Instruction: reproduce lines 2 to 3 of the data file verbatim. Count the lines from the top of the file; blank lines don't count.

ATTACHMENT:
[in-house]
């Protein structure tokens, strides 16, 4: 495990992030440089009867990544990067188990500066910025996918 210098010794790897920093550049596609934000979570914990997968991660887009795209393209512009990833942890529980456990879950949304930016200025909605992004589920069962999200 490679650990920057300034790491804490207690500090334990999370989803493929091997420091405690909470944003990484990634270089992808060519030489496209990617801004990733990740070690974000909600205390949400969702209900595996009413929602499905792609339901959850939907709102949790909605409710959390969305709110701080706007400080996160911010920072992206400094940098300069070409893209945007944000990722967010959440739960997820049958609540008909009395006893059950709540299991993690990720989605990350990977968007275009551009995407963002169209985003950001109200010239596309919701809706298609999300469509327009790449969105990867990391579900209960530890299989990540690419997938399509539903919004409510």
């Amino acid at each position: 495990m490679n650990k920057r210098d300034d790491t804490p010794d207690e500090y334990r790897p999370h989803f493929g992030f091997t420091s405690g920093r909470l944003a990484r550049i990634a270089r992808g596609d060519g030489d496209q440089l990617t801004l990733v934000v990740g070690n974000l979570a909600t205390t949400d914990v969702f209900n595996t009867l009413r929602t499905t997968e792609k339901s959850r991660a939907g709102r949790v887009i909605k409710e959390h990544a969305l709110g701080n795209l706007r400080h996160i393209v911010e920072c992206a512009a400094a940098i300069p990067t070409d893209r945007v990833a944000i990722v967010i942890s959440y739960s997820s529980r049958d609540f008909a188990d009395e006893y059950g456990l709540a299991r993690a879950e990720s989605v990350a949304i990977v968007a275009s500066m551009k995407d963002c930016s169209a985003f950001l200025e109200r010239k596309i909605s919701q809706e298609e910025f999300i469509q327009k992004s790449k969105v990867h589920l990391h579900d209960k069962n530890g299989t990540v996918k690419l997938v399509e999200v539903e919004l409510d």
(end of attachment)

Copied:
């Protein structure tokens, strides 16, 4: 495990992030440089009867990544990067188990500066910025996918 210098010794790897920093550049596609934000979570914990997968991660887009795209393209512009990833942890529980456990879950949304930016200025909605992004589920069962999200 490679650990920057300034790491804490207690500090334990999370989803493929091997420091405690909470944003990484990634270089992808060519030489496209990617801004990733990740070690974000909600205390949400969702209900595996009413929602499905792609339901959850939907709102949790909605409710959390969305709110701080706007400080996160911010920072992206400094940098300069070409893209945007944000990722967010959440739960997820049958609540008909009395006893059950709540299991993690990720989605990350990977968007275009551009995407963002169209985003950001109200010239596309919701809706298609999300469509327009790449969105990867990391579900209960530890299989990540690419997938399509539903919004409510």
């Amino acid at each position: 495990m490679n650990k920057r210098d300034d790491t804490p010794d207690e500090y334990r790897p999370h989803f493929g992030f091997t420091s405690g920093r909470l944003a990484r550049i990634a270089r992808g596609d060519g030489d496209q440089l990617t801004l990733v934000v990740g070690n974000l979570a909600t205390t949400d914990v969702f209900n595996t009867l009413r929602t499905t997968e792609k339901s959850r991660a939907g709102r949790v887009i909605k409710e959390h990544a969305l709110g701080n795209l706007r400080h996160i393209v911010e920072c992206a512009a400094a940098i300069p990067t070409d893209r945007v990833a944000i990722v967010i942890s959440y739960s997820s529980r049958d609540f008909a188990d009395e006893y059950g456990l709540a299991r993690a879950e990720s989605v990350a949304i990977v968007a275009s500066m551009k995407d963002c930016s169209a985003f950001l200025e109200r010239k596309i909605s919701q809706e298609e910025f999300i469509q327009k992004s790449k969105v990867h589920l990391h579900d209960k069962n530890g299989t990540v996918k690419l997938v399509e999200v539903e919004l409510d």